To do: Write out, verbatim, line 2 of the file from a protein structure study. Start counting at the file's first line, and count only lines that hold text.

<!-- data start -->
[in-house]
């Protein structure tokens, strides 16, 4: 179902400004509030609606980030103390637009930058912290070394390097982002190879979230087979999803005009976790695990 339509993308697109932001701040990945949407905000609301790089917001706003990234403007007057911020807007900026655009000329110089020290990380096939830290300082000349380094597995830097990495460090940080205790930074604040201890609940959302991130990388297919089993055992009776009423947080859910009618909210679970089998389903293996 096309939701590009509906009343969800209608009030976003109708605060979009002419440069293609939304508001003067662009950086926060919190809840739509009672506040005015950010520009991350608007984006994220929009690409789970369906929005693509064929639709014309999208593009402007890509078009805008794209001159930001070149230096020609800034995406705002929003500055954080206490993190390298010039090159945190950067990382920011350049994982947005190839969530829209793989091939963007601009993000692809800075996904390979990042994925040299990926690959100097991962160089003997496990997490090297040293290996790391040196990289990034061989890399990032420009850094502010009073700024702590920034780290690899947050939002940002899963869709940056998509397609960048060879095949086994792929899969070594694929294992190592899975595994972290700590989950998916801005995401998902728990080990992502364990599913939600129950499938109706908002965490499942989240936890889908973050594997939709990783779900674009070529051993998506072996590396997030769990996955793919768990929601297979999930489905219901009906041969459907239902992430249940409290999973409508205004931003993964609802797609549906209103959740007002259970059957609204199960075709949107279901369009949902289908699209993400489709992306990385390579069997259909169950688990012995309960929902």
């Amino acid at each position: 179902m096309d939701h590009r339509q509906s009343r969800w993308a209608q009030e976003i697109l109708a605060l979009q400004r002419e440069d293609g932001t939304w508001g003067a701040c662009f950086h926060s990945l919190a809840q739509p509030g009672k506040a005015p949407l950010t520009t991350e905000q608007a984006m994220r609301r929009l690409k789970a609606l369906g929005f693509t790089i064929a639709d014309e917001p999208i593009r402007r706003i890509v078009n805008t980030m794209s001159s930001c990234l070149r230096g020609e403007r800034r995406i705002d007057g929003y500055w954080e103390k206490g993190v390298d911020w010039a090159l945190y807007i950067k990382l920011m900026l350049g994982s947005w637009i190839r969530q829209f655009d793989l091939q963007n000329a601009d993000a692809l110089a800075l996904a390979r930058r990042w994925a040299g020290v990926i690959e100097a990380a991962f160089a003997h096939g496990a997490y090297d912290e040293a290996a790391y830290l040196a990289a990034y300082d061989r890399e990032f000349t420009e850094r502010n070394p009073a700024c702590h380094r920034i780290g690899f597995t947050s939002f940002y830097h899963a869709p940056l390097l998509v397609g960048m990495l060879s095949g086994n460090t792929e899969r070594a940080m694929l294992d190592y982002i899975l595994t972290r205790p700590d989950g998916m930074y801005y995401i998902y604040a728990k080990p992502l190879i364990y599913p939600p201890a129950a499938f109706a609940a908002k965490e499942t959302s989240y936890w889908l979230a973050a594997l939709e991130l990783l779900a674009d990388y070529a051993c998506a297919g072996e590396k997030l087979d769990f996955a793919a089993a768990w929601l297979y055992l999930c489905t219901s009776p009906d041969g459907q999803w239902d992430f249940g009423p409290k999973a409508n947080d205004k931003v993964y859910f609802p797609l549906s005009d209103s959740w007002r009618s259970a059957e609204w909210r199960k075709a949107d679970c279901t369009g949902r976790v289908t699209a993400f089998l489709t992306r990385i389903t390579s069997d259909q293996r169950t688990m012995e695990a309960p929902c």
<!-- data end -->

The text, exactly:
């Protein structure tokens, strides 16, 4: 179902400004509030609606980030103390637009930058912290070394390097982002190879979230087979999803005009976790695990 339509993308697109932001701040990945949407905000609301790089917001706003990234403007007057911020807007900026655009000329110089020290990380096939830290300082000349380094597995830097990495460090940080205790930074604040201890609940959302991130990388297919089993055992009776009423947080859910009618909210679970089998389903293996 096309939701590009509906009343969800209608009030976003109708605060979009002419440069293609939304508001003067662009950086926060919190809840739509009672506040005015950010520009991350608007984006994220929009690409789970369906929005693509064929639709014309999208593009402007890509078009805008794209001159930001070149230096020609800034995406705002929003500055954080206490993190390298010039090159945190950067990382920011350049994982947005190839969530829209793989091939963007601009993000692809800075996904390979990042994925040299990926690959100097991962160089003997496990997490090297040293290996790391040196990289990034061989890399990032420009850094502010009073700024702590920034780290690899947050939002940002899963869709940056998509397609960048060879095949086994792929899969070594694929294992190592899975595994972290700590989950998916801005995401998902728990080990992502364990599913939600129950499938109706908002965490499942989240936890889908973050594997939709990783779900674009070529051993998506072996590396997030769990996955793919768990929601297979999930489905219901009906041969459907239902992430249940409290999973409508205004931003993964609802797609549906209103959740007002259970059957609204199960075709949107279901369009949902289908699209993400489709992306990385390579069997259909169950688990012995309960929902």